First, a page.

To know more about Kara, her journey to a healthy life, and why she is undaunted, download, and listen to this episode.
Kara Goldin is a disruptor, builder, thought leader, and successful entrepreneur.
She is the Founder and CEO of Hint, Inc., best known for its award-winning Hint® water, the leading unsweetened flavored water.
She has been named one of InStyle’s Badass 50, Fast Company’s Most Creative People in Business, Fortune’s Most Powerful Women Entrepreneurs, Fortune’s Most Innovative Women in Food & Drink, and EY Entrepreneur of the Year for Northern California.
The Huffington Post listed her as one of six disruptors in business, alongside Steve Jobs and Mark Zuckerberg.
Kara has successfully navigated the world of large companies and startups in many industries including media, tech, and consumer products.
In addition, she understands retail and direct to consumer well. She is an active speaker & writer and hosts the podcast Unstoppable with Kara Goldin where she interviews founders, entrepreneurs, and other disruptors across various industries.
Kara’s first book, Undaunted, published by Harper Leadership, will be released in October 2020.
She lives in the Bay Area.
Today, we have none other than Matthew Cowan of Next47. Matthew and Chris have known each other for almost 20 years now. He’s been both an investor and an entrepreneur and has invested in a lot of category queens and kings companies.
In this episode, we have a wide-ranging conversation with Matthew about venture capital, entrepreneurship, and a whole lot more.
How The Future Looks Like
Matthew shares that the first question we have to take into consideration is with respect to opportunities. Every evaluation should start with the question: can businesses scale and grow in the current economic environment?
He cites his company as an example, Visible, a platform that has an event management software. Prior to Covid19, they had their fair share of challenges. However, they found themselves on the positive side of this “new normal” as most companies shifted their conferences and events virtually.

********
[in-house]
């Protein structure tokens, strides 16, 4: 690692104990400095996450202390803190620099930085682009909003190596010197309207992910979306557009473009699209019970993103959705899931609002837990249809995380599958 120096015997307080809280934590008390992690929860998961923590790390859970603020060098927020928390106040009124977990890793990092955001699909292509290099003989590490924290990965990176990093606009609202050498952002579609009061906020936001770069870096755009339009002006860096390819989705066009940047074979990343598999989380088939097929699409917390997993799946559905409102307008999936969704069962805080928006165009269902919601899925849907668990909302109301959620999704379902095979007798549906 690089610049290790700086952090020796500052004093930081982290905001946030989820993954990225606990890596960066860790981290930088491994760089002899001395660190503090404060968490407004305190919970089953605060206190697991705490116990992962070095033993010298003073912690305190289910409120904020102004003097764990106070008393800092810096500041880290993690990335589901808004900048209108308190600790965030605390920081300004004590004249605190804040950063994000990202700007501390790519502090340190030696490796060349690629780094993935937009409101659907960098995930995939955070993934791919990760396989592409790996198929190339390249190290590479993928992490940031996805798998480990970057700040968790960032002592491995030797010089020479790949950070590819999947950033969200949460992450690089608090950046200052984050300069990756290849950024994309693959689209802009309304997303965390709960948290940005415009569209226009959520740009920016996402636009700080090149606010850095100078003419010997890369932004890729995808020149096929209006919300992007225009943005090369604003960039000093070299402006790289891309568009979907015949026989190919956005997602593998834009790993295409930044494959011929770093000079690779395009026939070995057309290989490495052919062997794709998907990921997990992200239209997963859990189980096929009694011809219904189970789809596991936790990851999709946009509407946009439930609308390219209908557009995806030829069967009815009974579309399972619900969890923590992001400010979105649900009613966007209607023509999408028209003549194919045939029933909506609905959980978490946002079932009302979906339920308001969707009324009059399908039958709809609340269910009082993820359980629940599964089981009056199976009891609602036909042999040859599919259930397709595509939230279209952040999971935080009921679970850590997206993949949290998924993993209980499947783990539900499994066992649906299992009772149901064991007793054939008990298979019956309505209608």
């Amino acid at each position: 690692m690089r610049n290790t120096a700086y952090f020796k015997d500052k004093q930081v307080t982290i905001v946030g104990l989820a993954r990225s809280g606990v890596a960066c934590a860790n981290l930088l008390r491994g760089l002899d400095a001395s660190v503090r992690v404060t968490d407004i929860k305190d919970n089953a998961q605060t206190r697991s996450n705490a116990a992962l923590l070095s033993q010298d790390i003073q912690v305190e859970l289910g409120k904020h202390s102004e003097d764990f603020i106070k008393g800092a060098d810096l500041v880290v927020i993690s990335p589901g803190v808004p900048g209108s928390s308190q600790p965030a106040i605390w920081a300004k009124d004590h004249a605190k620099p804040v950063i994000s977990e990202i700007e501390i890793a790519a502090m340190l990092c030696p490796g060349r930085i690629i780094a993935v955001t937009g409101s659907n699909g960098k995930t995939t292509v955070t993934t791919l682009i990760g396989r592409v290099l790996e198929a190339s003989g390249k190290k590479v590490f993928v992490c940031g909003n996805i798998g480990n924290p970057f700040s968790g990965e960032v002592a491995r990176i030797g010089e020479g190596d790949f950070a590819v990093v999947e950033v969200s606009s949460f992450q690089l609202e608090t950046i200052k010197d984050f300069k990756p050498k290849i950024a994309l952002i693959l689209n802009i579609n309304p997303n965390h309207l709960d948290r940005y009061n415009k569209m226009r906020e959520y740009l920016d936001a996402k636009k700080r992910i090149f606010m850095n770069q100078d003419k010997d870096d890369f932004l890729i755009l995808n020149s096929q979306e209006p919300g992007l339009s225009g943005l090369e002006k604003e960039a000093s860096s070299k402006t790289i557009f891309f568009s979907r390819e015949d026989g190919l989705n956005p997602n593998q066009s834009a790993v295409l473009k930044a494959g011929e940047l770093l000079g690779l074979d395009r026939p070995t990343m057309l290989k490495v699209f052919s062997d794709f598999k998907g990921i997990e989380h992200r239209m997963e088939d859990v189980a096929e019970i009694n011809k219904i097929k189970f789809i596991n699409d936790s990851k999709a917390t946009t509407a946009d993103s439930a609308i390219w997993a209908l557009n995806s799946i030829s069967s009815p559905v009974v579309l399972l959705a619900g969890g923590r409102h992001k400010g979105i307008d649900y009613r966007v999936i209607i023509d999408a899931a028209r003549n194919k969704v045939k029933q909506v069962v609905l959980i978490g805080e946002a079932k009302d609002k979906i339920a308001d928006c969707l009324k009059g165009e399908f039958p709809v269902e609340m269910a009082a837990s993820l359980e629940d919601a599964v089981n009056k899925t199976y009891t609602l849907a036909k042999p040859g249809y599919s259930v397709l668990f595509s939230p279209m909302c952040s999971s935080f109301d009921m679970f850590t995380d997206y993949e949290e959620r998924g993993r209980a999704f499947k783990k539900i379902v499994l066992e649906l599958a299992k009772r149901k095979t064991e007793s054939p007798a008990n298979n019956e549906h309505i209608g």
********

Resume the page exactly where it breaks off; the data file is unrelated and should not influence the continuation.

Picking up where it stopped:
“All of our customers said, ‘look, I know we can’t do these events in person, we still have to do these events. These are mission-critical for our customer relationships, and our forward progress. So we need you to help us figure out how to do events in a virtual construct.’ So very quickly Visible figured out a way to deliver you know, near term and experience that satisfies, you know, the key market requirements, and they just closed their best quarter ever by a factor of two x.” – Matthew Cowan
Invest In Product Development
Today is a great time for investors to think about the early stages of a new product. Further, Matthew says this is a good time to invest in a team of engineers, lock them in, and come out with a new product to launch. He further shares why this stage of focus is critical for businesses.
“It’s okay to lose a lot of money building a company you have to, but if your unit economics have never been positive, the only metric you’re going to do is figure out how fast you can burn cash.” – Matthew Cowan
The Wrong and Right Way In Investing
Chris cites that there is a wrong and the right way in investing. Obviously the right way is investing in things that hopefully payoff overtime and the wrong way is in unit economics that will not be fixed. Matthew agrees to Chris saying that the greater fool theory is asking: “how do I just get this to the next level and get someone else to buy it — market investors, private equity firms, and others.
“I think we’re at the beginning of what’s going to be an incredible wave of continued consolidation. We’ll probably see that with the scooter companies, as well. Ride-sharing. Companies have to figure out how to create, you know, improve utilization. The way that these businesses could succeed is delivery, density, and utilization. For them to figure out a way to keep the cars full.” – Matthew Cowan on Uber
To know more about Matthew Cowan and unicorn and camel VCs, download and listen to this episode.
Matthew joined Next47 in 2018 and is based in Palo Alto. His investment focus runs the gamut from the high-growth supply and logistics market to vertical software applications for the enterprise.
Though Matthew is a General Partner in the U.S., he also leads the firm’s activities in Israel and views the region as a vital source for deep tech startup activity.
Before joining Next47, Matthew was the CEO and co-founder of Breezeworks, a mobile CRM platform for small business owners.
Prior to Breezeworks, he was the co-founder of Bridgescale Partners, a late-stage venture capital fund with investments in companies such as BitGo, Jasper Wireless, Plum Organics and Proofpoint.
Matthew was also the founding General Partner of Bowman Capital’s venture capital group, where he was responsible for leading investments in Arrowpoint Communications (sold to Cisco), Atheros (NASDAQ: ATHR), Broadbase (sold to Kana), epinions (sold to eBay), FastForward Networks (sold to Inktomi), Onebox (sold to Phone.com), ONI Systems (sold to Ciena), RemarQ (sold to Critical Path), SupportSoft (NASDAQ: SPRT), Sycamore Networks (NASDAQ: SCMR) and The Street.com (NASDAQ: TSCM).
Matthew spent the earlier part of his career at Intel Corporation, where he was responsible for investments in CMGI (NASDAQ: CMGI), CNET (sold to CBS), Geocities (sold to Yahoo!), Illustra (sold to Informix), iVillage (sold to NBC), Launch Media (sold to Yahoo!), Liquid Audio and Sportsline, among others.
Matthew holds a BA from Tufts University.